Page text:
Title

Evolutionary Analyses of Staphylococcus aureus Identify Genetic Relationships between Nasal Carriage and Clinical Isolates

Authors

Authors

R. P. Lamers; J. W. Stinnett; G. Muthukrishnan; C. L. Parkinson;A. M. Cole

Comments

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Abbreviated Journal Title

PLoS One

Keywords

METHICILLIN-RESISTANT; CLUMPING FACTOR; NUCLEOTIDE-SEQUENCES; PHYLOGENETIC TREES; HUMAN INFECTIONS; EPIDEMIC CLONES; REPEAT REGION; STRAINS; DIVERSITY; SPA; Multidisciplinary Sciences

Abstract

Nasal carriage of Staphylococcus aureus has long been hypothesized to be a major vector for the transmission of virulent strains throughout the community. To address this hypothesis, we have analyzed the relatedness between a cohort of nasal carriage strains and clinical isolates to understand better the genetic conformity therein. To assess the relatedness between nasal carriage and clinical isolates of S. aureus, a genetic association study was conducted using multilocus sequence typing (MLST) and typing of the hypervariable regions of clumping factor and fibronectin binding protein genes. At all loci analyzed, genetic associations between both nasal carriage and clinical isolates were observed. Computational analyses of MLST data indicate that nasal carriage and clinical isolates belong to the same genetic clusters (clades), despite differences in sequence type assignments. Genetic analyses of the hypervariable regions from the clumping factor and fibronectin binding protein genes revealed that not only do clinically relevant strains belong to identical genetic lineages as the nasal carriage isolates within our cohort, but they also exhibit 100% sequence similarity within these regions. The findings of this report indicate that strains of S. aureus being carried asymptomatically throughout the community via nasal colonization are genetically related to those responsible for high levels of morbidity and mortality.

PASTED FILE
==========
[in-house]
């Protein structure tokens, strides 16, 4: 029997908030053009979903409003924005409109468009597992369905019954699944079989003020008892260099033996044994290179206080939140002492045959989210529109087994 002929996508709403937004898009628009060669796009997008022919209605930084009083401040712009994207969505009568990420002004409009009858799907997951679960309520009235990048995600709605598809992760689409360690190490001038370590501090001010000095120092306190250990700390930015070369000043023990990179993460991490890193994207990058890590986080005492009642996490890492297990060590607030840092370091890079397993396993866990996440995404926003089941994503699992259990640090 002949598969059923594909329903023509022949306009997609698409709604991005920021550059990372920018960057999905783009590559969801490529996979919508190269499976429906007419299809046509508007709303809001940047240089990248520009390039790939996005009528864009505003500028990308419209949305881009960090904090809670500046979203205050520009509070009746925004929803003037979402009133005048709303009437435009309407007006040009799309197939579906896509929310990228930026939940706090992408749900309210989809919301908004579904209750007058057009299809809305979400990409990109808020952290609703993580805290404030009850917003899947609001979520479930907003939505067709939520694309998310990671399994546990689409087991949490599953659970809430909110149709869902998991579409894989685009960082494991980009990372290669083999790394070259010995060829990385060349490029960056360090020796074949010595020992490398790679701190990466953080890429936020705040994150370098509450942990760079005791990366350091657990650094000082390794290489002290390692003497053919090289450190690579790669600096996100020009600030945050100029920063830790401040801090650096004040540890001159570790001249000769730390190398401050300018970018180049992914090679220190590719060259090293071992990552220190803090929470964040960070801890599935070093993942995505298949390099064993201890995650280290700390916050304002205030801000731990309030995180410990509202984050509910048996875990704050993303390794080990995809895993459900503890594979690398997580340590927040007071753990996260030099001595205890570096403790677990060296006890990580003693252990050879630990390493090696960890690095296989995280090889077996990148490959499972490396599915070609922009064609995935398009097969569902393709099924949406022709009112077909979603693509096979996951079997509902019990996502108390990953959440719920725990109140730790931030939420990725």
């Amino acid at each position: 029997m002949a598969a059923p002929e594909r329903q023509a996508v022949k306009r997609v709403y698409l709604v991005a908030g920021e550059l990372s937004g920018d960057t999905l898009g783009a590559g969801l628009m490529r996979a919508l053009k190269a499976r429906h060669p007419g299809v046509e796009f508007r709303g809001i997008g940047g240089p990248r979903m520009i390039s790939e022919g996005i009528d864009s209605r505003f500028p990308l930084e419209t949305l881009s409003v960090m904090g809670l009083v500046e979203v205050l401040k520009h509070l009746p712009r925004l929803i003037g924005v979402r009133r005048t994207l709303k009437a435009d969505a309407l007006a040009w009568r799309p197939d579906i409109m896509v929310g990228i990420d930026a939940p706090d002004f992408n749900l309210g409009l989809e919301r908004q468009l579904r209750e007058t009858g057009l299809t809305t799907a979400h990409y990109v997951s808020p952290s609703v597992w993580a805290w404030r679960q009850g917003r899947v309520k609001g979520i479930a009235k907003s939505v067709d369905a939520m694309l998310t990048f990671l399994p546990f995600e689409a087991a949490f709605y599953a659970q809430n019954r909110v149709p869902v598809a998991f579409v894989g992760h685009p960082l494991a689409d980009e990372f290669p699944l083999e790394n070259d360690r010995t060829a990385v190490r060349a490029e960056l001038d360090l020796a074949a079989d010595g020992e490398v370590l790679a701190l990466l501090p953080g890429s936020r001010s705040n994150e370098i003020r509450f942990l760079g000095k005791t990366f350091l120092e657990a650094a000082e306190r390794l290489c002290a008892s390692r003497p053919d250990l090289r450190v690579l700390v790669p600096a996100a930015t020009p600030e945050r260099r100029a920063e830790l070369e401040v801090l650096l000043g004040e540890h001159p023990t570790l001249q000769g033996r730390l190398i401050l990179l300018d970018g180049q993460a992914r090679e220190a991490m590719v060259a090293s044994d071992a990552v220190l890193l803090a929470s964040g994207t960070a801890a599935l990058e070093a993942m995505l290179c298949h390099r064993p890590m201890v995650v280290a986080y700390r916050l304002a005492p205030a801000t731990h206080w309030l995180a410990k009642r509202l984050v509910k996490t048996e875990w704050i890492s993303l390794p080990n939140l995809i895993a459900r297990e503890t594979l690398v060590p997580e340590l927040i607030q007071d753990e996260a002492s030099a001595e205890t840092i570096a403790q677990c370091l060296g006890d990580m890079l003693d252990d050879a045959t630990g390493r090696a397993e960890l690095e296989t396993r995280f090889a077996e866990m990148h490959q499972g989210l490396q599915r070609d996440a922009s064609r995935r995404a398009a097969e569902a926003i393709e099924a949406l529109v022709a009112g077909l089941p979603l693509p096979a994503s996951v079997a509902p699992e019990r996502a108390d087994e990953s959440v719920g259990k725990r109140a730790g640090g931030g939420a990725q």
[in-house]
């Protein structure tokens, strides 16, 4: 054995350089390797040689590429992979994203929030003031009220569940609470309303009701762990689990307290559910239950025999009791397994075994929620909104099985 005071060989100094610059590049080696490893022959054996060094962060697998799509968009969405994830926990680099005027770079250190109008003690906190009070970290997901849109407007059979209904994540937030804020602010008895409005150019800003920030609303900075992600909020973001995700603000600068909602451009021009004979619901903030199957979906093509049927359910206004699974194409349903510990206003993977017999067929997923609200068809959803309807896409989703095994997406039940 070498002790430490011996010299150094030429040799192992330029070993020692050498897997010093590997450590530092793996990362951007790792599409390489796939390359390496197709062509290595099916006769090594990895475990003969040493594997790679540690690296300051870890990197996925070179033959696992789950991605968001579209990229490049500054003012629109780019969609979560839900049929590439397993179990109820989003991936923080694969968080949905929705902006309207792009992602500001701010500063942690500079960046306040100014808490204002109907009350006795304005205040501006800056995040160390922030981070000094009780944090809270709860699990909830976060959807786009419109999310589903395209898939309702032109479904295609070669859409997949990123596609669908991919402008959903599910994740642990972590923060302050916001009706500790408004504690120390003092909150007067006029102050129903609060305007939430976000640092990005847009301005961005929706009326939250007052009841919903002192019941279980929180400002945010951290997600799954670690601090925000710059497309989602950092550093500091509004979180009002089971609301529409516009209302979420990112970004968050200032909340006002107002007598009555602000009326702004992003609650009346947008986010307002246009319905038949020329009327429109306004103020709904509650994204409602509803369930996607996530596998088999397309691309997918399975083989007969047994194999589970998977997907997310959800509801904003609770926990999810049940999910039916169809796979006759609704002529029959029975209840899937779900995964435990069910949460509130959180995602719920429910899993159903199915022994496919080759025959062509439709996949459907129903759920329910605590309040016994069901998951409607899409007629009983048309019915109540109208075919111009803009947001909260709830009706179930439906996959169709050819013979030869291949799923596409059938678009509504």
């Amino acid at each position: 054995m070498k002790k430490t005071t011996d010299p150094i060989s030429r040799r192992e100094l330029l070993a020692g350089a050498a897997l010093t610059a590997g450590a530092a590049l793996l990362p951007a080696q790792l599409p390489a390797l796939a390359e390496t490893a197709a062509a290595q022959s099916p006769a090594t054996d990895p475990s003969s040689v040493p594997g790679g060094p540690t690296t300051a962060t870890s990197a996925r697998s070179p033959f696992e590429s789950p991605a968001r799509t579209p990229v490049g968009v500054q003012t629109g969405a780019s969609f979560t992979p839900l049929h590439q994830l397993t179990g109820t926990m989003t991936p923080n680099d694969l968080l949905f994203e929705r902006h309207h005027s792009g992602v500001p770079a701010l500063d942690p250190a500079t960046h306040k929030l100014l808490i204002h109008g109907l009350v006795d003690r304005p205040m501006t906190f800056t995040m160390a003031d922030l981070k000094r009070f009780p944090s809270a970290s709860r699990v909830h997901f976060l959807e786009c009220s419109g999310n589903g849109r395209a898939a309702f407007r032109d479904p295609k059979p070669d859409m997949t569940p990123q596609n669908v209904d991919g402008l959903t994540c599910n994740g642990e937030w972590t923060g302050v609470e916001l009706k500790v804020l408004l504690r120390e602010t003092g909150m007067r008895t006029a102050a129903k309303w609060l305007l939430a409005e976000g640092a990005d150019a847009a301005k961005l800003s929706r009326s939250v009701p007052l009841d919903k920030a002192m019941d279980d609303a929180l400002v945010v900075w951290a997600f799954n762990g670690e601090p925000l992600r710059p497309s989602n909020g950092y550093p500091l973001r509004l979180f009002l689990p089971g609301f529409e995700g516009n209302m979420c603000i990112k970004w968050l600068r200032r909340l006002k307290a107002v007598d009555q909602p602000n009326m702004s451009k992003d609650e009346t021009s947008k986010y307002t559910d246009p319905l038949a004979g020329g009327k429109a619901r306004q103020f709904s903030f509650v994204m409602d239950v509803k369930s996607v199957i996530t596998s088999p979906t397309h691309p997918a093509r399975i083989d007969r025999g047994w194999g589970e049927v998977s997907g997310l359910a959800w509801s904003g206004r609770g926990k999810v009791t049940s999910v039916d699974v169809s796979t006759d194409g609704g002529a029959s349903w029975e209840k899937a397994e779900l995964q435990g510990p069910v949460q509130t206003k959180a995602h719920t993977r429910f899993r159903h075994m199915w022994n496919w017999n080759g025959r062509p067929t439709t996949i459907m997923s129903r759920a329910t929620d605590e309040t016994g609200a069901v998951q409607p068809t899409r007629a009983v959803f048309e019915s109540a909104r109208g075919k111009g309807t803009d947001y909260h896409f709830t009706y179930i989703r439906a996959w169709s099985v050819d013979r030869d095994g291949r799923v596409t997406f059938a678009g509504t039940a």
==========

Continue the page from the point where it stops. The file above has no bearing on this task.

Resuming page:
Journal Title

Plos One

Volume

6

Issue/Number

1

Publication Date

1-1-2011

Document Type

Article

Language

English

First Page

12

WOS Identifier

WOS:000286522300047

ISSN

1932-6203

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